Dir: E J-yong. South Korea. 2009. 104 mins.
Six well-known Korean actresses play themselves in E J-yong’s The Actresses, a stylish small-scale work brimming with energy despite the almost complete lack of any recognisable plot. Centred around a Vogue photo shoot, the film provides no added drama beyond the pointed and often hilarious interactions between the six women, who with their combined glamour, insecurities and egos provide just enough sparkle to keep viewers entertained.
Wide festival exposure for this intimate and affectionate portrait of stardom is a given, and it has already been lined up for Berlin’s Panorama sidebar. Overseas commercial potential will be strongest in Japan, where the star power of actress Choi Ji-woo could result in significant returns (Cine Qua Non, which pre-bought the title at AFM, will release it in association with Meitsu). Minor deals are also likely for other Asian territories, where viewers will recognise some if not all of the stars, and parts of Europe. There could be emake potential.
In Korea, distributor Showbox releases The Actresses on December 10, squeezing it in between New Moon and Avatar. The film’s humour, which will be best appreciated by domestic audiences, could turn it into a significant hit despite strong competition.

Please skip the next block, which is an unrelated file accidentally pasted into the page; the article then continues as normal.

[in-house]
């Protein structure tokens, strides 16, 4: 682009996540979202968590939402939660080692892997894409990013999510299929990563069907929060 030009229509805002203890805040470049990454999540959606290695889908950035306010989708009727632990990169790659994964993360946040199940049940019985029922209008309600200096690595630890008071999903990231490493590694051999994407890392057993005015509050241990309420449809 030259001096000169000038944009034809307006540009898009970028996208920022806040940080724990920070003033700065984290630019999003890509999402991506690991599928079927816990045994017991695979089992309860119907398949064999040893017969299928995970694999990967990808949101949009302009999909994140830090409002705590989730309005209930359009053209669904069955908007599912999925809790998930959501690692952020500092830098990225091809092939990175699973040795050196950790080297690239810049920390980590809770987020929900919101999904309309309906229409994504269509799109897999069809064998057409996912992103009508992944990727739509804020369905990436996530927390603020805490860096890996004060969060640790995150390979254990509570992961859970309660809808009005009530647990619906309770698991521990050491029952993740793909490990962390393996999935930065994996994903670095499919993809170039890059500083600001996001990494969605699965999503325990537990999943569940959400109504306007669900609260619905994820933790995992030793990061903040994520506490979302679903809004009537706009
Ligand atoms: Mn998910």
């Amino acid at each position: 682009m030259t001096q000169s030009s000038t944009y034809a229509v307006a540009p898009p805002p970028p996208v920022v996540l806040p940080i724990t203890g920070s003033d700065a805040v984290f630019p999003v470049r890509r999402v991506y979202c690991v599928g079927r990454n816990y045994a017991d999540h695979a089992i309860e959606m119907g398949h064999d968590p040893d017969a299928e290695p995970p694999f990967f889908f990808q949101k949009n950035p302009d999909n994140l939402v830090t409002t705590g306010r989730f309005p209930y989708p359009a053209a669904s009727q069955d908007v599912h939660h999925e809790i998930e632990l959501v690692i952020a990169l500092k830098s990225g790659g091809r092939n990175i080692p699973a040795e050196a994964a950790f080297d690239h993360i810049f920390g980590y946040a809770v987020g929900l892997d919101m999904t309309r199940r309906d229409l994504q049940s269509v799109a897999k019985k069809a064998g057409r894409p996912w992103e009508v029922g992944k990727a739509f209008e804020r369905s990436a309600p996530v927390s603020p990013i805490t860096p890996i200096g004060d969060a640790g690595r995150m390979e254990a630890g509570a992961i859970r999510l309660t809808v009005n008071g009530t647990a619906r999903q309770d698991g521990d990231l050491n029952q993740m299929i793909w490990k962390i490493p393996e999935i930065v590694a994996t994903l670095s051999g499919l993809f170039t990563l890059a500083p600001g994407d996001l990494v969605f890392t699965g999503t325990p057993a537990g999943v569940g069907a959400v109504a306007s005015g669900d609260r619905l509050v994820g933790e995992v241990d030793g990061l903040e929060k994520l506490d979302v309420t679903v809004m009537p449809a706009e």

The film’s premise is simple: Vogue is planning a cover story (for December 2008) that will feature six established actresses ranging in age from their early twenties to their sixties.
They include Kim Ok-vin, the 23 year-old star of Park Chan-wook’s Thirst; actress/model Kim Min-hee (Hellcats); Choi Ji-woo (TV drama Winter Sonata), whose status as a top star in Japan sets her somewhat apart from the other five; Ko Hyun-jung (Woman on the Beach), who despite a vibrant career is still best remembered by many for her marriage and divorce to a wealthy young industrialist; Lee Mi-suk (Untold Scandal), a 1980s star who remains active in film and TV drama; and the sharp tongued veteran Youn Yuh-jung (A Good Lawyer’s Wife).
Told over the course of a single day (Christmas Eve), the film quickly characterises its leads in a funny sequence contrasting how each actress prepares for and arrives at the shoot. As they enter makeup and try on dresses, their apparently friendly conversations are shown to mask subtle rivalries, eventually flaring up in a confrontation between Ko Hyun-jung and Choi Ji-woo. Meanwhile, a set of jewels that are integral to the shoot have not yet arrived from Japan due to a snowstorm, and as tempers grow short among the actresses, they start to drink.
Almost the entire second half of the film involves sitting around and waiting for the jewels, so it’s a testament to the charisma and stage presence of the six women that things never get boring. Although playing off their real identities, the roles they play were carefully scripted together with director E, and they perform them with such ease and evident fun that it’s easy to forget they are acting.
Technically, the film has a glossy sheen that befits its subject matter. Well known cinematographer Hong Gyeong-pyo employs a shaky, hand-held camera that at times grows tiresome but which does capture the energy of their interactions. Unsurprisingly for a film set in a Vogue studio, costumes by Cho Yun-mi are also a plus.
To sign up for Screen’s weekly Reviews Newsletter with all the week’s new releases, international openings and full festival reviewsdelivered free to your mailbox every Friday, please click HERE
Domestic distributor/international sales
+82 2 3218 5649